Statues honoring Martin Luther King, Jr. are a common feature in cities across the country, and increasingly, around the world. Last year in King's hometown, family members gathered at the Georgia Capitol to unveil a new statue that was a long time coming.
Here are some of the most notable MLK statues and some of the stories behind them.
GEORGIA CAPITOL: Three years after the project was announced, this statue of MLK was unveiled on the Georgia Capitol grounds on Aug. 28, 2017—the anniversary of the "I Have a Dream" speech. The 8-foot statue, one mile from King's birthplace, overlooks Liberty Plaza and stands uneasily beside a number of segregationists who are also venerated on the Capitol grounds. The project was championed by Gov. Nathan Deal and Rep. Calvin Smyre (D-Columbus), who stands center in this photo, with his hand on the statue. The Legislature approved the tribute as long as no taxpayer funds were used. The original sculptor, Andy Davis, died before the project could be completed. He was replaced by Martin Dawe, who based the pose and likeness on a famous photo of King walking with Bayard Rustin in Montgomery, Ala.
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ATLANTA: "Homage to King," by Barcelona artist Xavier Medina-Campeny, was installed at Boulevard and Freedom Parkway right before the 1996 Olympics.
MOREHOUSE COLLEGE, ATLANTA: Denver sculptor Ed Dwight did this sculpture of Dr. King in the early 1980s. Dwight, who also composed the bronze sculpture of Hank Aaron outside Turner field, said that at the time, the King bronze was only the third sculpture he’d ever done. After he showed an early form of the work to Morehouse faculty who’d known Dr. King, Dwight said he had to make major changes to the work, some of which he does not agree with to this day. “But they were the client and I had to do it their way,” he said.
WASHINGTON, D.C.: King's statue on the National Mall was unveiled in 2011 with a bit of controversy. Critics complained that the 30-foot-tall White granite statue by Chinese artist Lei Yixin was too stern, too big in scale and too close in the Social Realist style. An investigation also found that the statue had been constructed by unpaid Chinese laborers. Another part of the artwork, the "Stone of Hope" seen in the background, originally had an edited version of King's famous "drum major" quotation carved into it. Planners had tried to fit the quote onto the stone by making it shorter, but ended up changing its meaning. Once it was decided that the carved quote could not be replaced, it was removed entirely from the stone in 2013.
WASHINGTON, D.C.: This bronze MLK bust joined the likes of Lincoln and Washington in the U.S. Capitol Rotunda in 1986. It was unveiled on the occasion of King's 57th birthday.
CHICAGO: Fair housing was a Northern as well as a Southern cause. In the early 1960s, Chicago, with its heavily segregated neighborhoods, became a target of the Civil Rights Movement. King and the SCLC made a tumultuous stand in the Windy City which inspired the Fair Housing Act. To honor the campaign, Chicago artist Geraldine McCullough was commissioned to create a memorial to King. She chose to depict him as an African king of Benin tribal origin. He’s adorned with a dove of peace, a sword and a rendering of King’s Nobel Prize. Erected in 1977 outside Martin Luther King Plaza Apartments, the statue stood until it was moved into storage about four years ago, its concrete base crumbling. McCullough later created another sculpture of King for Springfield, Ill.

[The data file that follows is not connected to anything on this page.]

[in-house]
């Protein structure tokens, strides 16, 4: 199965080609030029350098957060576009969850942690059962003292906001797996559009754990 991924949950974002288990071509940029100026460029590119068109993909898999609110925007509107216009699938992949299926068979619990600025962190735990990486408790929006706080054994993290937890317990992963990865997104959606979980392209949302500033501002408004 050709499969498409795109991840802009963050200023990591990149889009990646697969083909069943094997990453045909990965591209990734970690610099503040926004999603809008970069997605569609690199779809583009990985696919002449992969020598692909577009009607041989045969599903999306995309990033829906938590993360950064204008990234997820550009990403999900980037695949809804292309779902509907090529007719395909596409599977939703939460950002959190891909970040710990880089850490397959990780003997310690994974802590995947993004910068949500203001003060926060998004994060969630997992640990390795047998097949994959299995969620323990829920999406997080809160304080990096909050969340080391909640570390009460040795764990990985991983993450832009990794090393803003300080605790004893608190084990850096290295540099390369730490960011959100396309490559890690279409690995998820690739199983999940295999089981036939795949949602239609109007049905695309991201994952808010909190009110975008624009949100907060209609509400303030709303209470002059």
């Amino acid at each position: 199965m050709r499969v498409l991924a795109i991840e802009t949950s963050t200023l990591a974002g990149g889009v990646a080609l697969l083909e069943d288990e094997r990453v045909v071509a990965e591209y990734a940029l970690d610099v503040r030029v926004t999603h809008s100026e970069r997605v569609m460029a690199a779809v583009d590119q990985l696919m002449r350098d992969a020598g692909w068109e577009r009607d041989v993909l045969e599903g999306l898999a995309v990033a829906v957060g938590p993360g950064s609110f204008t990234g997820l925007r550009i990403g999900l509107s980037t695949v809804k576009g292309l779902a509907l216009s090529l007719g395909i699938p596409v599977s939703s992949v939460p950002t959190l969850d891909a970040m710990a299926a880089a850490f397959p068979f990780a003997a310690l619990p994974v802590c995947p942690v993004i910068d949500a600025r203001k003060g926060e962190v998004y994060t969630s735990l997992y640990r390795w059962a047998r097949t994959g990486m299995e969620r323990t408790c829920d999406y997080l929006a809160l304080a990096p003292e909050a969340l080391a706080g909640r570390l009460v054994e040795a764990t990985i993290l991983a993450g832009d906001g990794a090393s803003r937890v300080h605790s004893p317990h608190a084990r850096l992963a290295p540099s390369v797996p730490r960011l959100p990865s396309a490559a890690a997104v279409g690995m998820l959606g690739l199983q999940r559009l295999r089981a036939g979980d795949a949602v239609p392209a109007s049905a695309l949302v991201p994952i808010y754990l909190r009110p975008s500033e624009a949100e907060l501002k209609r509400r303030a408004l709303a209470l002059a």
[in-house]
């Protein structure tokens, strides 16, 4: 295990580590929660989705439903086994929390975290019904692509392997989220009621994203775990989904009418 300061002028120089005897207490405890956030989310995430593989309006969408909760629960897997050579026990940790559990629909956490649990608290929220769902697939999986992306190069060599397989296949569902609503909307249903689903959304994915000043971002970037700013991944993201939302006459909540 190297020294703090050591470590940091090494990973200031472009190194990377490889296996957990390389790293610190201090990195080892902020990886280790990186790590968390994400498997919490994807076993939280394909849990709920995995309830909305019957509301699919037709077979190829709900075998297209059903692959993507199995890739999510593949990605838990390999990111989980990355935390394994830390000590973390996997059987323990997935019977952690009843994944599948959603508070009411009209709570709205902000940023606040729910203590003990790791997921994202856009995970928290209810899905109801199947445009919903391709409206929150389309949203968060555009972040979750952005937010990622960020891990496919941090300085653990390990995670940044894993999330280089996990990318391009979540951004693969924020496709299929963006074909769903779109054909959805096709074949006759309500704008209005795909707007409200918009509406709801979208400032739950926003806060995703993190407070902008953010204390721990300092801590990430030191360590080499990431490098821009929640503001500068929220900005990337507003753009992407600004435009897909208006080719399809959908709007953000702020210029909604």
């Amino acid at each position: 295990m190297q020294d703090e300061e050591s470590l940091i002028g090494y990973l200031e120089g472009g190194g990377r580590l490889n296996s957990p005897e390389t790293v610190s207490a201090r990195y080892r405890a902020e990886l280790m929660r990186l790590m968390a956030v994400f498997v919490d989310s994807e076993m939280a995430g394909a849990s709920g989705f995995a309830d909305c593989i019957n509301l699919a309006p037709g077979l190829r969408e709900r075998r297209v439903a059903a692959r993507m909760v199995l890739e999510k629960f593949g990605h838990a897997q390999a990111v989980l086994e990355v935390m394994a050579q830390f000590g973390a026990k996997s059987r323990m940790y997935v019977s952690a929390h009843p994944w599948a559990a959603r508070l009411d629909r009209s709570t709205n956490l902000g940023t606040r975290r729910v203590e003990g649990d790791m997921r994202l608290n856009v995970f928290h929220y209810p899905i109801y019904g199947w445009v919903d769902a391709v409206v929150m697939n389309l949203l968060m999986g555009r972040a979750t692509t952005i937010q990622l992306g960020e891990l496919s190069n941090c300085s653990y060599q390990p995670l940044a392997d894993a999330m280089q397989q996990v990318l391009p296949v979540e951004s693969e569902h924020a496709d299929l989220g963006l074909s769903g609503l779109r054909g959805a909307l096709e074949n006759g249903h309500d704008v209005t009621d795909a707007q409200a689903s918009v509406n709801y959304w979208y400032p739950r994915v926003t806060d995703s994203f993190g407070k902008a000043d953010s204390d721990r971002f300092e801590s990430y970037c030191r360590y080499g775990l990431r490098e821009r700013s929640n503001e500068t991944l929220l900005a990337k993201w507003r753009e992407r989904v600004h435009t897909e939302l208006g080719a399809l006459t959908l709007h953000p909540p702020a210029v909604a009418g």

SPRINGFIELD, Illinois: In 1988, Geraldine McCullough completed this bronze of King, a realistic portrayal of the man as a young activist, his collar open, suit jacket slung over his shoulder. This piece is on the Illinois capitol grounds in Springfield. Like other sculptures of King, however, over the years it has been vandalized.
ALLENTOWN, Pennsylvania: This piece, dedicated in 2011, is believed to be the only one in the world that depicts both Dr. King and his wife Coretta Scott King. In it, the couple marches forward, eyes on the horizon, her hand grasping the bend of his arm. An Allentown community activist named Harry A. Roberts spent 15 years trying to bring a statue of the King couple to his hometown, but he died three years before the statue was unveiled in the park that now bears his name. The sculptor, Ed Dwight, has done at least eight sculptures of Dr. King, from Denver to Allentown. Dwight was an advisor for the Martin Luther King, Jr. National Memorial in Washington, D.C., before he left the project and became its biggest critic. Among his criticisms was the sheer scale of the project. He said it didn’t show King’s humanity. (Mark Luethi Photography)
PUEBLO, Colorado: You’d think a pairing of Martin Luther King, Jr. and Emmett Till, would make for a powerful monument. But what got Coloradans talking about the piece when it was originally placed in a Denver park, was the less than life-like rendering of King by the late sculptor Ed Rose. (Rose died in Loganville, GA, in 2009). What really bothered people was the size of King’s head relative to the rest of his body. According to an obituary for Rose in the Denver Post, the foundation that commissioned the piece was so disappointed in the statue it refused to pay Rose. (He got his $35,000 payment after suing the foundation). The piece was so polarizing that it was eventually moved into storage then to a cultural center named for King in Pueblo, Colo. Denver eventually commissioned a new sculpture of King by Ed Dwight. Dwight’s version is thought to be the largest rendering of King outside Washington, D.C.
DENVER: Standing on the shoulders of greatness; that’s the theme Denver sculptor Ed Dwight had in mind when he designed this multifaceted monument in Denver. All of the people depicted toward the base of the sculpture influenced King in some way and were champions of human rights: Sojourner Truth, Frederick Douglass, Mohandas “Mahatma” Ghandi and Rosa Parks. The bronze and granite work was dedicated in 2002 and stands in the Denver City Park.